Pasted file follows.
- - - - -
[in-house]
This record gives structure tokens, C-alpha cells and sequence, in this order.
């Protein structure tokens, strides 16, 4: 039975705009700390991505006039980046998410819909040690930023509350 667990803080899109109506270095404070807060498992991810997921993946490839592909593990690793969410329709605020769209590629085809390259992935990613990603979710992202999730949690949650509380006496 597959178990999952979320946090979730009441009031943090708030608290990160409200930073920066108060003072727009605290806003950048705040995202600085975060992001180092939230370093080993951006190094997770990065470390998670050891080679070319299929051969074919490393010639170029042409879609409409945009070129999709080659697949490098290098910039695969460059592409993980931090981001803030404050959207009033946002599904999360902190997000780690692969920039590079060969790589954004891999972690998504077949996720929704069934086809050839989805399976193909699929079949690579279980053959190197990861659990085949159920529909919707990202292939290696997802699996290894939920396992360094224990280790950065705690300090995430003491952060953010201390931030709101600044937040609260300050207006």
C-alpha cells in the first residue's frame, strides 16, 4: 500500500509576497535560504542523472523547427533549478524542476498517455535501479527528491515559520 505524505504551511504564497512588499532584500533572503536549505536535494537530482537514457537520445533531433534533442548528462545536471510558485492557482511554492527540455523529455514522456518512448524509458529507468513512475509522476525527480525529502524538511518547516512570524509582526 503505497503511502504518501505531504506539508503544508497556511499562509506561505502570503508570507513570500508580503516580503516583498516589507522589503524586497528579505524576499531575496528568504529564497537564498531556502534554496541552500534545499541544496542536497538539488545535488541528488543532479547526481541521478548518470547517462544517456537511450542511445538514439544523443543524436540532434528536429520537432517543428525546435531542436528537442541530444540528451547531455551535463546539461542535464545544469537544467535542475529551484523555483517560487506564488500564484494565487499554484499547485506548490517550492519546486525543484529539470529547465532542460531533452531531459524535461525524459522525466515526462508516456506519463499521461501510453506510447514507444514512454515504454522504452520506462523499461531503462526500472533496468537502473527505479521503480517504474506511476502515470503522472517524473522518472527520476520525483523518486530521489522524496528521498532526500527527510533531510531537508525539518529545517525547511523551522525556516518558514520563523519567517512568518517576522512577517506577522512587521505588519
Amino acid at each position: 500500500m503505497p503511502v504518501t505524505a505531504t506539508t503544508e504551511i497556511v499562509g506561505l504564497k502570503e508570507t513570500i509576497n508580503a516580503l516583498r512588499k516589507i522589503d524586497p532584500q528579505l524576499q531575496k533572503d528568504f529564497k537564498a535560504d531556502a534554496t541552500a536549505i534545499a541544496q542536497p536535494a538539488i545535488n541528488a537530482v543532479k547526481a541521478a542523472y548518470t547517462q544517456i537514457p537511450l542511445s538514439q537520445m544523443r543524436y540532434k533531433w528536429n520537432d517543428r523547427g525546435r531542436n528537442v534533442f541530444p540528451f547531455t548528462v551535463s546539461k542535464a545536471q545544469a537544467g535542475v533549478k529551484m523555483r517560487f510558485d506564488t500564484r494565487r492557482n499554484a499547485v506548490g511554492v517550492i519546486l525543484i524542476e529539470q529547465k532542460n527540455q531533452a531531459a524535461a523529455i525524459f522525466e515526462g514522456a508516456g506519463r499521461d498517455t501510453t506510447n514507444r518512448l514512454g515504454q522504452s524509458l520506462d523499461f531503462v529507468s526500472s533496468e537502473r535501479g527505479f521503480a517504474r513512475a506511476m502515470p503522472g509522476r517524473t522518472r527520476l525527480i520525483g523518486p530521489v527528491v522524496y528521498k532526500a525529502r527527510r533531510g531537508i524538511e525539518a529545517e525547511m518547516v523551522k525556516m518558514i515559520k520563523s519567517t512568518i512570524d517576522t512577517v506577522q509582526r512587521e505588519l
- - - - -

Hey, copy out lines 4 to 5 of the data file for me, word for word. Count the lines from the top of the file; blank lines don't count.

C-alpha cells in the first residue's frame, strides 16, 4: 500500500509576497535560504542523472523547427533549478524542476498517455535501479527528491515559520 505524505504551511504564497512588499532584500533572503536549505536535494537530482537514457537520445533531433534533442548528462545536471510558485492557482511554492527540455523529455514522456518512448524509458529507468513512475509522476525527480525529502524538511518547516512570524509582526 503505497503511502504518501505531504506539508503544508497556511499562509506561505502570503508570507513570500508580503516580503516583498516589507522589503524586497528579505524576499531575496528568504529564497537564498531556502534554496541552500534545499541544496542536497538539488545535488541528488543532479547526481541521478548518470547517462544517456537511450542511445538514439544523443543524436540532434528536429520537432517543428525546435531542436528537442541530444540528451547531455551535463546539461542535464545544469537544467535542475529551484523555483517560487506564488500564484494565487499554484499547485506548490517550492519546486525543484529539470529547465532542460531533452531531459524535461525524459522525466515526462508516456506519463499521461501510453506510447514507444514512454515504454522504452520506462523499461531503462526500472533496468537502473527505479521503480517504474506511476502515470503522472517524473522518472527520476520525483523518486530521489522524496528521498532526500527527510533531510531537508525539518529545517525547511523551522525556516518558514520563523519567517512568518517576522512577517506577522512587521505588519
Amino acid at each position: 500500500m503505497p503511502v504518501t505524505a505531504t506539508t503544508e504551511i497556511v499562509g506561505l504564497k502570503e508570507t513570500i509576497n508580503a516580503l516583498r512588499k516589507i522589503d524586497p532584500q528579505l524576499q531575496k533572503d528568504f529564497k537564498a535560504d531556502a534554496t541552500a536549505i534545499a541544496q542536497p536535494a538539488i545535488n541528488a537530482v543532479k547526481a541521478a542523472y548518470t547517462q544517456i537514457p537511450l542511445s538514439q537520445m544523443r543524436y540532434k533531433w528536429n520537432d517543428r523547427g525546435r531542436n528537442v534533442f541530444p540528451f547531455t548528462v551535463s546539461k542535464a545536471q545544469a537544467g535542475v533549478k529551484m523555483r517560487f510558485d506564488t500564484r494565487r492557482n499554484a499547485v506548490g511554492v517550492i519546486l525543484i524542476e529539470q529547465k532542460n527540455q531533452a531531459a524535461a523529455i525524459f522525466e515526462g514522456a508516456g506519463r499521461d498517455t501510453t506510447n514507444r518512448l514512454g515504454q522504452s524509458l520506462d523499461f531503462v529507468s526500472s533496468e537502473r535501479g527505479f521503480a517504474r513512475a506511476m502515470p503522472g509522476r517524473t522518472r527520476l525527480i520525483g523518486p530521489v527528491v522524496y528521498k532526500a525529502r527527510r533531510g531537508i524538511e525539518a529545517e525547511m518547516v523551522k525556516m518558514i515559520k520563523s519567517t512568518i512570524d517576522t512577517v506577522q509582526r512587521e505588519l